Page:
13 November 2020
SME Cybersecurity Awareness
The use of information and communication technologies across enterprises increases continuously, as it enables the development of new business models and the improvement of operational and commercial activities. Nevertheless, this practice introduces new vulnerabilities, which require the deployment of suitable countermeasures, to be treated in order to prevent their exploitation by various threat agents.
Larger organisations possess both the resources and often the maturity to establish the required mechanisms for continuous monitoring and enhancement of holistic cybersecurity programs. However, small and medium-sized enterprises, more often than not, lack both the resources and the incentives to prioritise this practice. At the same time, they constitute a significant portion of the European economy, both numerically and in terms of revenue.
As the European digital value and digital supply chains increase in complexity and cross border / market dependencies, the impact and spillovers of each cybersecurity incident become more severe. Furthermore, prior studies have shown that numerous security breaches occur due to negligence or nescience of the personnel within an organisation and that many times attackers structure malicious actions by exploiting one or more human factor weaknesses.
Maintaining a secure and resilient posture is a continuous process for every organisation requiring a balanced focus on people, technologies and processes.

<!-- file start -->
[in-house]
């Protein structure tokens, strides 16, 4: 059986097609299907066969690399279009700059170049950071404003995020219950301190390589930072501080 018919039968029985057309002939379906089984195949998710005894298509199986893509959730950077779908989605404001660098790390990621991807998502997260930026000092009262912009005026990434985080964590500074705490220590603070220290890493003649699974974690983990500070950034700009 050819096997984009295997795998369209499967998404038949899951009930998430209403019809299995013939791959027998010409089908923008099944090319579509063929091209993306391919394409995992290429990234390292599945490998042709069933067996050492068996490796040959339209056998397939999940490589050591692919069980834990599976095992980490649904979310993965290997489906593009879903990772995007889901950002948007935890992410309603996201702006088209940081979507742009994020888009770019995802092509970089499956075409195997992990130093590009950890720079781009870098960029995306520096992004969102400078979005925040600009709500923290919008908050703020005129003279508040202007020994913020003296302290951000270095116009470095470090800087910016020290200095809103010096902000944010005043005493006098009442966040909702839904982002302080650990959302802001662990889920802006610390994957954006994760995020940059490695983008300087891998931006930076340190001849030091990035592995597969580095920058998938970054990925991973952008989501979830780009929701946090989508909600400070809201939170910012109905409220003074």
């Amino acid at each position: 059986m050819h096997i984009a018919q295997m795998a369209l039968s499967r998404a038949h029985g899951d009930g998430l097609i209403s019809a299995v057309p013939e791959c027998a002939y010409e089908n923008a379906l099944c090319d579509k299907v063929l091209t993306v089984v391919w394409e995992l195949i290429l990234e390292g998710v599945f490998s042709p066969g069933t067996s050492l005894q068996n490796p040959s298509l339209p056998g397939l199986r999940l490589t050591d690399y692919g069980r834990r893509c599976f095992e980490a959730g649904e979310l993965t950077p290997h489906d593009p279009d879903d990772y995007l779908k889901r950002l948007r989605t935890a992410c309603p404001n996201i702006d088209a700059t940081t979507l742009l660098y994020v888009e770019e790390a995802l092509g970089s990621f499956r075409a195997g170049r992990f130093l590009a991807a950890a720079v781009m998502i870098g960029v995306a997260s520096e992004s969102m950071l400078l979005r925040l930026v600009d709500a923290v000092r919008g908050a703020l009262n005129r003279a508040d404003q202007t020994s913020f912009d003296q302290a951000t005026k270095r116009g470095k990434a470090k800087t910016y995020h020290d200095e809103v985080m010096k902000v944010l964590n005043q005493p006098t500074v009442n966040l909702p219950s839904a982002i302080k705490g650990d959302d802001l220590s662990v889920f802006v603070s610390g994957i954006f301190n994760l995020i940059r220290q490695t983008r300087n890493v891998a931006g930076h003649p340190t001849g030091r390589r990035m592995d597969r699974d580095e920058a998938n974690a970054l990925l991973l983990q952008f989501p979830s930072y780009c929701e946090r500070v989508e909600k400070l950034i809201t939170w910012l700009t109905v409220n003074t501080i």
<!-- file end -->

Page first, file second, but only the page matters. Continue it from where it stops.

It is well known that as the operating environments become more complex, and the corresponding guidelines proliferate, it is getting increasingly difficult, especially for SMEs, to keep track, invest in and apply the required solutions.
Although digitalisation is one of the main drivers for development, the return on investment for security, which it is even possible to model, is not directly evident for decision-makers. However, the cost of cyber incidents is clear to all: more than 60% of cyber attacks are aimed at SMEs, and 60% of those SMEs which have been victims of cyber attacks do not manage to recover and end up shutting down operations within six months.
The principal objective for each organisation should be to establish a cybersecurity culture that must be initiated and maintained at the strategic level and propagated downwards towards operations, within both the organisations themselves and the supply chains in which they participate.
CyberSec4Europe’s goal in this area is on advancing the state of the art by developing novel security awareness conceptual models, monitoring and enhancement methods with international applicability.
Our focus is to analyse and identify efficient measures and methods for the continuous enhancement of societal security awareness, referring to private usage of digital technologies, human aspects of information security, professional practice and competence development. Furthermore, we seek to investigate suitable measures to raise cybersecurity awareness across industry and society by establishing the value of new integrated secure and trust-aware services, with particular focus on SMEs, and the cybersecurity vulnerabilities that these SMEs may face and introduce into supply chains.
Read more on our report here.
Sunil Chaudhary, Norwegian University of Science and Technology (NTNU)